A well-known Hokianga nurse has just retired after 30 years in nursing.

Venus Cherrington (nee Ambler) grew up in the Hokianga, and served that community well for 30 years, training as an enrolled nurse in 1967/68 and working at Kawakawa's Bay of Islands Hospital for six months after graduation.

When the children were older she and husband Hiku Cherrington from Kawakawa returned to her father's dairy farm at Waimamaku.

She worked at Rawene Hospital as an enrolled nurse in 1986, taking advantage of every opportunity to extend her knowledge and improve her clinical expertise.


In 2000 she, along with two other enrolled nurses at Hokianga, undertook bridging training to qualify as registered nurses.

On achieving that goal Mrs Cherrington returned to work at Hokianga Hospital, teaming up with registered nurse Robyn Hauraki at the Rawene Health Centre.

Always admired for her strong sense of values, for both her nursing and her community, she was active in all staff social activities, and the inter-hospital Top Team events.

In 2007 she was appointed health centre co-ordinator, and two years later completed her advanced portfolio in nursing at expert level.

"She had a vast knowledge of the community's expectation and needs, and was renowned for being a strong patient advocate. Her clinical skills and caring manner were always appreciated by patients and her colleagues," Christine Williams (Hauora Hokianga) said.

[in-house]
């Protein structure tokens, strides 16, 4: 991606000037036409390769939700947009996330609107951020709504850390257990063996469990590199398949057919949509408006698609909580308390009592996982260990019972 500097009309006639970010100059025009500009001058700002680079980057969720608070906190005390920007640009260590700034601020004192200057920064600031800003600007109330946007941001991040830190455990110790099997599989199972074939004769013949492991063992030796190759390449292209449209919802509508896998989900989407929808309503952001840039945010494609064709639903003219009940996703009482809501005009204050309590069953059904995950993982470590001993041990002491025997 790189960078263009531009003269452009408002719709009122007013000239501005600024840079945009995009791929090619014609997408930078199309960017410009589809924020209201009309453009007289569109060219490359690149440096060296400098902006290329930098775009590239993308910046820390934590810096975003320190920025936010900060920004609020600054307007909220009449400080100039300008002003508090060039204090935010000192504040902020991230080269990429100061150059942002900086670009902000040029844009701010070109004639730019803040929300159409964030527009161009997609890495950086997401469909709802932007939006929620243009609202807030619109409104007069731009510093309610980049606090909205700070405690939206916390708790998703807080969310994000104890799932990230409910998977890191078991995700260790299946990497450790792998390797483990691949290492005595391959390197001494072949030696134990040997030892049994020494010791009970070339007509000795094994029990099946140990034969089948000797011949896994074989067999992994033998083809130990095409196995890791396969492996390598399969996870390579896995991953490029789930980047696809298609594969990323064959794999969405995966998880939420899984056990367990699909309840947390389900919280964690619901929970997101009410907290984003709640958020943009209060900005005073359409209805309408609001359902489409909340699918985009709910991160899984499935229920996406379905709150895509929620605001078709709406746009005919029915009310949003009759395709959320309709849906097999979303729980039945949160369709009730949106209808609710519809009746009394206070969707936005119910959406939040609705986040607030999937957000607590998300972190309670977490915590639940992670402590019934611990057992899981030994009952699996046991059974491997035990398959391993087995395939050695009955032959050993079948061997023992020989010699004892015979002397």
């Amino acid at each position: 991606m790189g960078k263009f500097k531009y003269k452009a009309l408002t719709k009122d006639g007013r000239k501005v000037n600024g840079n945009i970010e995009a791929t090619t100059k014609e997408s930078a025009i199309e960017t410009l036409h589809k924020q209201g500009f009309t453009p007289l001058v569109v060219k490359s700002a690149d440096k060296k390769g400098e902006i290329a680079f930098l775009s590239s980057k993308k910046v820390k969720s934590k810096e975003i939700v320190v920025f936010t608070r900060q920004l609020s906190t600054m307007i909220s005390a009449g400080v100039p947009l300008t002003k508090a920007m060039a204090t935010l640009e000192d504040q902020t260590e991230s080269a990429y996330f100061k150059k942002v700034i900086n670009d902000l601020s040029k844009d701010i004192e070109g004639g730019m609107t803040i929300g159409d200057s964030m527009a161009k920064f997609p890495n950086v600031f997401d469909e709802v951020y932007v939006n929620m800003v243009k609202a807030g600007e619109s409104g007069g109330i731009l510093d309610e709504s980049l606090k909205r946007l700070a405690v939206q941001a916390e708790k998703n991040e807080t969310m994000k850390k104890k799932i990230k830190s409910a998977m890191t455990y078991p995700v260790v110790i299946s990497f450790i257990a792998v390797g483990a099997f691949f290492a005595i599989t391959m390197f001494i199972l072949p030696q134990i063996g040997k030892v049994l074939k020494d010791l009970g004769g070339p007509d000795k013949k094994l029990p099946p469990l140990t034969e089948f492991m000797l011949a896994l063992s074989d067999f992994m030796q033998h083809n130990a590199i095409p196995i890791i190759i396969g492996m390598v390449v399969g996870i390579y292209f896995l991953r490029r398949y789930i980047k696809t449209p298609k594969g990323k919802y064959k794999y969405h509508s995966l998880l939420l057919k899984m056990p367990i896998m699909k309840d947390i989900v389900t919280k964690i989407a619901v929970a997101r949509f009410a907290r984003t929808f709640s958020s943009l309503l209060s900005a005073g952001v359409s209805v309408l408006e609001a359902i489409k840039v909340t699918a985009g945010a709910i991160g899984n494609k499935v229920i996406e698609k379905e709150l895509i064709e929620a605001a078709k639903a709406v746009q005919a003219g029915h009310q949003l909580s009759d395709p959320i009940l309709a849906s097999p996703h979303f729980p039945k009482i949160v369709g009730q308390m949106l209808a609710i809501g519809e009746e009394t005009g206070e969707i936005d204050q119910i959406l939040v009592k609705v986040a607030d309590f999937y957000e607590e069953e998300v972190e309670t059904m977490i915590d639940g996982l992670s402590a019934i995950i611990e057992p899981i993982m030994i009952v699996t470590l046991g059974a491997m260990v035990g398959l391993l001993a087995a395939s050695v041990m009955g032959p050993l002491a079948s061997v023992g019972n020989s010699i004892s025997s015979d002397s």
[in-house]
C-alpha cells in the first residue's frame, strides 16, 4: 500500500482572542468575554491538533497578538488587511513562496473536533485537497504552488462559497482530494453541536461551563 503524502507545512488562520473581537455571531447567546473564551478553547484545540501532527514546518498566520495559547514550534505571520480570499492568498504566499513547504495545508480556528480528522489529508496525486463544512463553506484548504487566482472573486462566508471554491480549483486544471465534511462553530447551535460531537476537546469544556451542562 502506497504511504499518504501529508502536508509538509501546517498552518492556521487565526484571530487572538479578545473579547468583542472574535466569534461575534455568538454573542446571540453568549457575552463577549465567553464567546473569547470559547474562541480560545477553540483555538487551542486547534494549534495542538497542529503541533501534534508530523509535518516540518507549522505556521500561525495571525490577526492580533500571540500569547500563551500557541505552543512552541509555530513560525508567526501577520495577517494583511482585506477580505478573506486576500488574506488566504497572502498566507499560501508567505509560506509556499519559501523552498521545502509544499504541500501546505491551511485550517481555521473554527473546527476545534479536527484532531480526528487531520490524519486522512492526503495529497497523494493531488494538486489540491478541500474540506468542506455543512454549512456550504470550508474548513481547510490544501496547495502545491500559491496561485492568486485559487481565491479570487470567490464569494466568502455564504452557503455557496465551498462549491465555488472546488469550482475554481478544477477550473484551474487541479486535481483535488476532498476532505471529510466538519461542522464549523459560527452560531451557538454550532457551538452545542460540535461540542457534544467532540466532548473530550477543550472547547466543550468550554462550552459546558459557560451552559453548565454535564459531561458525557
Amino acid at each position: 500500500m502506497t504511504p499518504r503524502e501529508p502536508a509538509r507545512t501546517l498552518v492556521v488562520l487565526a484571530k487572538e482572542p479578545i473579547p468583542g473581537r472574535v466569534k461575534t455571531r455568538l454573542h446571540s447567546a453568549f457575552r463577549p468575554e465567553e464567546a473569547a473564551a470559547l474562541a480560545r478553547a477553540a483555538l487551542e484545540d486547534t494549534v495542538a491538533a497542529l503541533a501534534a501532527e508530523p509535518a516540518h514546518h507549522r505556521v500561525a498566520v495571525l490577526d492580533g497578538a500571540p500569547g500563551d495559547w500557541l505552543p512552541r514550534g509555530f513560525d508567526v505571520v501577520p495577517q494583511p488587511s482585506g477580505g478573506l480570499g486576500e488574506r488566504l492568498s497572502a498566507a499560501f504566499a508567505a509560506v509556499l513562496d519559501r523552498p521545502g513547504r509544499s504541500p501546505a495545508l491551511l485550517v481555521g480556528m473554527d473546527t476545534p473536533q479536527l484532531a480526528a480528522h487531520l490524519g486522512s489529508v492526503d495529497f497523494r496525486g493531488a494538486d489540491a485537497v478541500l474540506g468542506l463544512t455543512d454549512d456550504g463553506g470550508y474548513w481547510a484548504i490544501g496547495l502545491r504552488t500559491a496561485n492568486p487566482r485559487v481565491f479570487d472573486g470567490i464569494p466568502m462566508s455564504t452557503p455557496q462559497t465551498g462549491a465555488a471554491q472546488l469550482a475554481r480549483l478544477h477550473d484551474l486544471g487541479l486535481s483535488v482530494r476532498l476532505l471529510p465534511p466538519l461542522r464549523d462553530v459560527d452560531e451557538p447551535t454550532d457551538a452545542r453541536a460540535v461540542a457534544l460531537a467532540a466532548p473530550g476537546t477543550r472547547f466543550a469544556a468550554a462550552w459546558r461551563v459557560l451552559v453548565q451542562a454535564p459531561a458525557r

She had joined the New Zealand Nurses' Organisation (NZNO) in 1986, and served as a workplace delegate from 2004 to 2015, raising the profile of the NZNO as a supportive and informative workplace union.

She worked hard to support International Nurses' Day promotions, and opened her home to welcome nurses from overseas.

She was appointed as an honorary member of the NZNO in 2015, nominated by the NZNO Tai Tokerau Regional Council, for her passion and contribution to the nursing profession and her involvement with the organisation.

In 2008 Mrs Cherrington embarked upon a new journey, alongside a St John colleague, to have automated external defibrillators (AEDs) made readily available within the Hokianga.

That involved fundraising, awareness education and training, as well as support for the on-going maintenance and registration of the AEDs, and there are now 19 around the Hokianga.

She received an ACE award from Te Tai Tokerau PHO in 2015, as a nurse who had made changes for the better of colleagues, whanau and the community.